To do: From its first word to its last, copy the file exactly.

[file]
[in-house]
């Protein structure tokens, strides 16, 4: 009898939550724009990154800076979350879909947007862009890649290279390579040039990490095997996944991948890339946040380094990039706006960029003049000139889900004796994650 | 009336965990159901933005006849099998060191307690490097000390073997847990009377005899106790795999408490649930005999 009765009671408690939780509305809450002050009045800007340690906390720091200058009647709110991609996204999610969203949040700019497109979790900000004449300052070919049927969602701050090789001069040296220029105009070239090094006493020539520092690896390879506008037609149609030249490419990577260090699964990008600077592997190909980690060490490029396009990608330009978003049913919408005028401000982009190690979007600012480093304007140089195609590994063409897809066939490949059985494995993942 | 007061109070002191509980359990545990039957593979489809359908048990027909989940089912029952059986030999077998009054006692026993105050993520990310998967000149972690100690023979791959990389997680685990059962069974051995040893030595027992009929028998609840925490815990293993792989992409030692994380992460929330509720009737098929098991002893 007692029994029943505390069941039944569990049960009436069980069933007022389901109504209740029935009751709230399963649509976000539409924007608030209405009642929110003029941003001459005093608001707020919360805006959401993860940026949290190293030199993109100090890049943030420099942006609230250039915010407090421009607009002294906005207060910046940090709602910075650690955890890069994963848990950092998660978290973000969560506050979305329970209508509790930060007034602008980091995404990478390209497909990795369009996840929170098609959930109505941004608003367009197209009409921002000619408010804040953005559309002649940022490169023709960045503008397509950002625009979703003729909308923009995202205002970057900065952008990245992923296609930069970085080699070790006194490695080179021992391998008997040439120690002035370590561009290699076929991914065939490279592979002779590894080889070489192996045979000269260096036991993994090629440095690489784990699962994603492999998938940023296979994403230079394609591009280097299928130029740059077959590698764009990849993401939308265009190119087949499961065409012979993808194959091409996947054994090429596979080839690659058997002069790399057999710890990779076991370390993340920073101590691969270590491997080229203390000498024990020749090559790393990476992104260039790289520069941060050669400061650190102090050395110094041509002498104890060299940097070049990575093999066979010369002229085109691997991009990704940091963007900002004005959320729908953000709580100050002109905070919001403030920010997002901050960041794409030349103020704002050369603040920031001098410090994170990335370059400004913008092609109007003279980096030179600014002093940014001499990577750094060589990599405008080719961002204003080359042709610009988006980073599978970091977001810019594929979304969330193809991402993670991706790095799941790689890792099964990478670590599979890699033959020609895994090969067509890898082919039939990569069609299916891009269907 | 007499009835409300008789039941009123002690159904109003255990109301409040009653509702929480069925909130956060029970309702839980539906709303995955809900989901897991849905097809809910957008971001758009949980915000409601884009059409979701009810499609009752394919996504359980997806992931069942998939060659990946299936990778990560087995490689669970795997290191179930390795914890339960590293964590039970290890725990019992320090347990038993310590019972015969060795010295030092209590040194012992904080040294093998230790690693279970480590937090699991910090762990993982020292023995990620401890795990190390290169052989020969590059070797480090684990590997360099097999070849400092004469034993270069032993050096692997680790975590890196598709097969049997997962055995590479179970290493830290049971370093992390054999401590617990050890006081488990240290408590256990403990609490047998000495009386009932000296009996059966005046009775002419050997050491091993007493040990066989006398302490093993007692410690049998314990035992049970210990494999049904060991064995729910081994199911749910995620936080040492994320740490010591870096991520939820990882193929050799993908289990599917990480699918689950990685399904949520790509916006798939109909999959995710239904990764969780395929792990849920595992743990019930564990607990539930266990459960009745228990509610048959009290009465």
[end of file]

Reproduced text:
[in-house]
């Protein structure tokens, strides 16, 4: 009898939550724009990154800076979350879909947007862009890649290279390579040039990490095997996944991948890339946040380094990039706006960029003049000139889900004796994650 | 009336965990159901933005006849099998060191307690490097000390073997847990009377005899106790795999408490649930005999 009765009671408690939780509305809450002050009045800007340690906390720091200058009647709110991609996204999610969203949040700019497109979790900000004449300052070919049927969602701050090789001069040296220029105009070239090094006493020539520092690896390879506008037609149609030249490419990577260090699964990008600077592997190909980690060490490029396009990608330009978003049913919408005028401000982009190690979007600012480093304007140089195609590994063409897809066939490949059985494995993942 | 007061109070002191509980359990545990039957593979489809359908048990027909989940089912029952059986030999077998009054006692026993105050993520990310998967000149972690100690023979791959990389997680685990059962069974051995040893030595027992009929028998609840925490815990293993792989992409030692994380992460929330509720009737098929098991002893 007692029994029943505390069941039944569990049960009436069980069933007022389901109504209740029935009751709230399963649509976000539409924007608030209405009642929110003029941003001459005093608001707020919360805006959401993860940026949290190293030199993109100090890049943030420099942006609230250039915010407090421009607009002294906005207060910046940090709602910075650690955890890069994963848990950092998660978290973000969560506050979305329970209508509790930060007034602008980091995404990478390209497909990795369009996840929170098609959930109505941004608003367009197209009409921002000619408010804040953005559309002649940022490169023709960045503008397509950002625009979703003729909308923009995202205002970057900065952008990245992923296609930069970085080699070790006194490695080179021992391998008997040439120690002035370590561009290699076929991914065939490279592979002779590894080889070489192996045979000269260096036991993994090629440095690489784990699962994603492999998938940023296979994403230079394609591009280097299928130029740059077959590698764009990849993401939308265009190119087949499961065409012979993808194959091409996947054994090429596979080839690659058997002069790399057999710890990779076991370390993340920073101590691969270590491997080229203390000498024990020749090559790393990476992104260039790289520069941060050669400061650190102090050395110094041509002498104890060299940097070049990575093999066979010369002229085109691997991009990704940091963007900002004005959320729908953000709580100050002109905070919001403030920010997002901050960041794409030349103020704002050369603040920031001098410090994170990335370059400004913008092609109007003279980096030179600014002093940014001499990577750094060589990599405008080719961002204003080359042709610009988006980073599978970091977001810019594929979304969330193809991402993670991706790095799941790689890792099964990478670590599979890699033959020609895994090969067509890898082919039939990569069609299916891009269907 | 007499009835409300008789039941009123002690159904109003255990109301409040009653509702929480069925909130956060029970309702839980539906709303995955809900989901897991849905097809809910957008971001758009949980915000409601884009059409979701009810499609009752394919996504359980997806992931069942998939060659990946299936990778990560087995490689669970795997290191179930390795914890339960590293964590039970290890725990019992320090347990038993310590019972015969060795010295030092209590040194012992904080040294093998230790690693279970480590937090699991910090762990993982020292023995990620401890795990190390290169052989020969590059070797480090684990590997360099097999070849400092004469034993270069032993050096692997680790975590890196598709097969049997997962055995590479179970290493830290049971370093992390054999401590617990050890006081488990240290408590256990403990609490047998000495009386009932000296009996059966005046009775002419050997050491091993007493040990066989006398302490093993007692410690049998314990035992049970210990494999049904060991064995729910081994199911749910995620936080040492994320740490010591870096991520939820990882193929050799993908289990599917990480699918689950990685399904949520790509916006798939109909999959995710239904990764969780395929792990849920595992743990019930564990607990539930266990459960009745228990509610048959009290009465």